More Options for Acne Sufferers

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March 16, 2000 (San Francisco) -- Some women deal with the occasional pimple or breakout -- others struggle for years to control acne. While many medications are available to prevent new acne, more than half of women either do not respond to standard treatments or build up a tolerance to frequently used medications. Now, women dealing with this upsetting and sometimes disfiguring condition may benefit from a new hormonal therapy.

Speaking recently at a meeting of the American Academy of Dermatology here, dermatologist Diane Thiboutot, MD, associate professor of medicine at the Milton S. Hershey Medical Center in Hershey, Pa., discussed the options that new medical advances have made available to women with persistent acne.

"I want to make an appeal to every woman who has not been able to control her acne through topical treatments or antibiotics to consult with a dermatologist soon," Thiboutot says. "There are so many new therapy options to choose from now, [and] most cases of persistent acne can be improved."

The basic hormonal therapy is the birth control pill. Women whose acne tends to flare before their menstrual cycle and those women with acne on the lower face and neck seem to respond particularly well, according to Thiboutot. Some of the newer birth control pills are especially formulated to control acne, and one in particular, Ortho Tri-Cyclen, has been approved by the FDA for treatment of acne.

But before resorting to hormone therapy, it's best to try conventional therapies first, she says. Accutane (isotretinoin), for example, may provide a lasting effect, she tells WebMD. "In a 14-year-old patient with persistent acne, I would use [Accutane] and see what happens. She may respond. If not, hormone therapy may be [a good optional treatment]," she says.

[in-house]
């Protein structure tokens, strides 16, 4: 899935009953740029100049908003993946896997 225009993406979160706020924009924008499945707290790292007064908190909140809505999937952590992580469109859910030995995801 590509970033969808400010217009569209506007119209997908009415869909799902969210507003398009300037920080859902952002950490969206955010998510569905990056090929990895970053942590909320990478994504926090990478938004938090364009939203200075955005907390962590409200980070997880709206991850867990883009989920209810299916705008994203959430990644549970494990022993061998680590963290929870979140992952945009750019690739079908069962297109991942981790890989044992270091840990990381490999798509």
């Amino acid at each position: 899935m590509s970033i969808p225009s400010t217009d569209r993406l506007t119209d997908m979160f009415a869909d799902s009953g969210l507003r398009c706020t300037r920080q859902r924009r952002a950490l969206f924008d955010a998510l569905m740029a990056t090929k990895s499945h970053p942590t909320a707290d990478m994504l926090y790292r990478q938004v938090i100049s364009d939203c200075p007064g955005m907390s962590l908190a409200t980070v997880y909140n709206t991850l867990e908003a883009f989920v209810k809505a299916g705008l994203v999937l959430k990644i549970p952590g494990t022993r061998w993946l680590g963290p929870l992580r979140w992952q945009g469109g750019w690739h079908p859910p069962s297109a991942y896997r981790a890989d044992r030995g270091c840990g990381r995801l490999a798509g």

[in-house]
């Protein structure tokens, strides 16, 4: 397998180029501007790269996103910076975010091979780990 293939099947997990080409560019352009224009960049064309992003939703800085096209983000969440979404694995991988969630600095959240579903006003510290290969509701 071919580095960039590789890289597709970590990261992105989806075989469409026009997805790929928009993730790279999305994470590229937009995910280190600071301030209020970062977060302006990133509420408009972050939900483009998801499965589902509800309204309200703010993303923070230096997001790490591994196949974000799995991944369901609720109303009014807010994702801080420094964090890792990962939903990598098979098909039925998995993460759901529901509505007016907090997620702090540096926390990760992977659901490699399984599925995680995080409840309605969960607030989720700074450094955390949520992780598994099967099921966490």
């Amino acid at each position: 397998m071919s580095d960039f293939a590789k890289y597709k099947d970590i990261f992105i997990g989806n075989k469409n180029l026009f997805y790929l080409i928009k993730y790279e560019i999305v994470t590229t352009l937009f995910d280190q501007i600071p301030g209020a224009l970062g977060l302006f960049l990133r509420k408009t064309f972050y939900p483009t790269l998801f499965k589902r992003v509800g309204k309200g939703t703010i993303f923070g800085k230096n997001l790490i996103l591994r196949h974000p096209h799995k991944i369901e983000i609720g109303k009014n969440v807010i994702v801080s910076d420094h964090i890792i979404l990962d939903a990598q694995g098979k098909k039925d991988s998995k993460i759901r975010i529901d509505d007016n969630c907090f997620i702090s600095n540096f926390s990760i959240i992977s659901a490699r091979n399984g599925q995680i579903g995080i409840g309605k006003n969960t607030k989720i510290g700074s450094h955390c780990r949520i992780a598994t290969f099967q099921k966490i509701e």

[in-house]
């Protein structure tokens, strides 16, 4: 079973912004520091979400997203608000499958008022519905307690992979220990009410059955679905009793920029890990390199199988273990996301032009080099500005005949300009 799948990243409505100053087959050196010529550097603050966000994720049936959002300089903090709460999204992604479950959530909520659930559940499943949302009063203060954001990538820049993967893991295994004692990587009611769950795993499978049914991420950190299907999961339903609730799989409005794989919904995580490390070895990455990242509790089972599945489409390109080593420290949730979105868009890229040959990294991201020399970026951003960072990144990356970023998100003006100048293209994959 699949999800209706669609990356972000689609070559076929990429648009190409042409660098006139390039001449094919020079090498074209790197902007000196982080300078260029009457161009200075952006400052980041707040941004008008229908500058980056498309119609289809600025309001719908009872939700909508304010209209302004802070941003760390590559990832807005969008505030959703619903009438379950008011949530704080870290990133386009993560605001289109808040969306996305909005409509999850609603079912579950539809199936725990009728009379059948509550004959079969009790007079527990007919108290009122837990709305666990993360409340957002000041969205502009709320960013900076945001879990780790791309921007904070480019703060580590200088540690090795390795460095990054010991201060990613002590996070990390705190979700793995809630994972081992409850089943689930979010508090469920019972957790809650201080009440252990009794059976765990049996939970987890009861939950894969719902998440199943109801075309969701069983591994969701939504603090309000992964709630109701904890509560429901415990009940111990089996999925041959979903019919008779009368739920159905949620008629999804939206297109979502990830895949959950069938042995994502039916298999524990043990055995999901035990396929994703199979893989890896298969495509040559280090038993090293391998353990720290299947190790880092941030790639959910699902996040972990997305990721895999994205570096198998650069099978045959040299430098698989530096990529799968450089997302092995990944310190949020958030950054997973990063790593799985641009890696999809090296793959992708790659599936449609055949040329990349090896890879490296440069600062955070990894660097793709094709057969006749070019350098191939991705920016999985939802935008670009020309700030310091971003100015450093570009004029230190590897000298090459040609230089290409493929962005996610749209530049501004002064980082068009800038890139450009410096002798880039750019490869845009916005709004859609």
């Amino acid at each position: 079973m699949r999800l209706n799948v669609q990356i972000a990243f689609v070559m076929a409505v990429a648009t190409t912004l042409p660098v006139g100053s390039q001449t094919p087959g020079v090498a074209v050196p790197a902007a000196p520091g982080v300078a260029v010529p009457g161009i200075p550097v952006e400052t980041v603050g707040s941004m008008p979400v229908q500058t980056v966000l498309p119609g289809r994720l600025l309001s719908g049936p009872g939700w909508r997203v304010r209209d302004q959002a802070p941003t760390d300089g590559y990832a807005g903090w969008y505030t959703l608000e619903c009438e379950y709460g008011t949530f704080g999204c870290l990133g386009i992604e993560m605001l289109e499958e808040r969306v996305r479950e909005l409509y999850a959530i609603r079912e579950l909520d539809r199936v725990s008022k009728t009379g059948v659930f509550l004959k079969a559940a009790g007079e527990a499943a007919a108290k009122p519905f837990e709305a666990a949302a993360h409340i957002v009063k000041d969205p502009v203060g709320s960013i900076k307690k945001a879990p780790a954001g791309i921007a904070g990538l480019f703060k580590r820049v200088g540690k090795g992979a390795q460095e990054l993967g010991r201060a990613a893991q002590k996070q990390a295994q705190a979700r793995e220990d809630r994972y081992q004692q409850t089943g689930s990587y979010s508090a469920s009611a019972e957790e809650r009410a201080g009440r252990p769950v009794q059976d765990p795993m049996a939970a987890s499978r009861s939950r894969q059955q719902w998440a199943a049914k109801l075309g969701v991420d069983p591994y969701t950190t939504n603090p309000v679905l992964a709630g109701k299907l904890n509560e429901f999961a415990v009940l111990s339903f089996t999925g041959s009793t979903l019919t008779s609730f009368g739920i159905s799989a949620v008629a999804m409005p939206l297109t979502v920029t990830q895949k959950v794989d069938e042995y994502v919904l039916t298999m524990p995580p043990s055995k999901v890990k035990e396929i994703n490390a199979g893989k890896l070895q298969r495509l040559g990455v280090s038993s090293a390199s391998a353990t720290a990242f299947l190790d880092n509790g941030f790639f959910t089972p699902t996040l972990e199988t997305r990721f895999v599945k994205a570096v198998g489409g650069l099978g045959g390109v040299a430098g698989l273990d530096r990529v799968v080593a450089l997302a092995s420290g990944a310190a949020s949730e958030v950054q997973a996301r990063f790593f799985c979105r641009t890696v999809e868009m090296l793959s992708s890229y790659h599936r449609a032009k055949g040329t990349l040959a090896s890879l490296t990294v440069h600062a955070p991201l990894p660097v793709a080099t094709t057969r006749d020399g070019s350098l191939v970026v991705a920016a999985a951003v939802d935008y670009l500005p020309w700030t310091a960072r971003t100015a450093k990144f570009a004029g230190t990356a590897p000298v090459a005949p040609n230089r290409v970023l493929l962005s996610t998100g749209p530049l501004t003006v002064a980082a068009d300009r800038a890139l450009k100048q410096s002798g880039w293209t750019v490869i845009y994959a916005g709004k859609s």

As with any therapy, there are risks involved in using hormone treatment. Women using hormonal therapy should get regular breast and pelvic exams, and work closely with their doctor to determine the most appropriate treatment and follow-up, particularly if women are smokers.

Most acne treatments require prolonged care ranging from months to years, depending on the women, Thiboutot says. Even after the acne is controlled, ongoing therapy is typically required to maintain the positive results.

"Hormonal therapy is a good treatment for many teenagers and adults," Thiboutot says. "It is used less often than it could be because there are so many options to choose from. Patients should realize it is a good [optional] therapy."


Vital Information:

  • While there are many medications available to treat acne, more than half of women either do not respond to standard treatment or build up a tolerance to their medication.
  • Birth control pills are a good optional treatment for acne if other treatments fail, research shows.
  • Most acne treatments require prolonged care lasting from months to years, and ongoing therapy is needed to maintain results.
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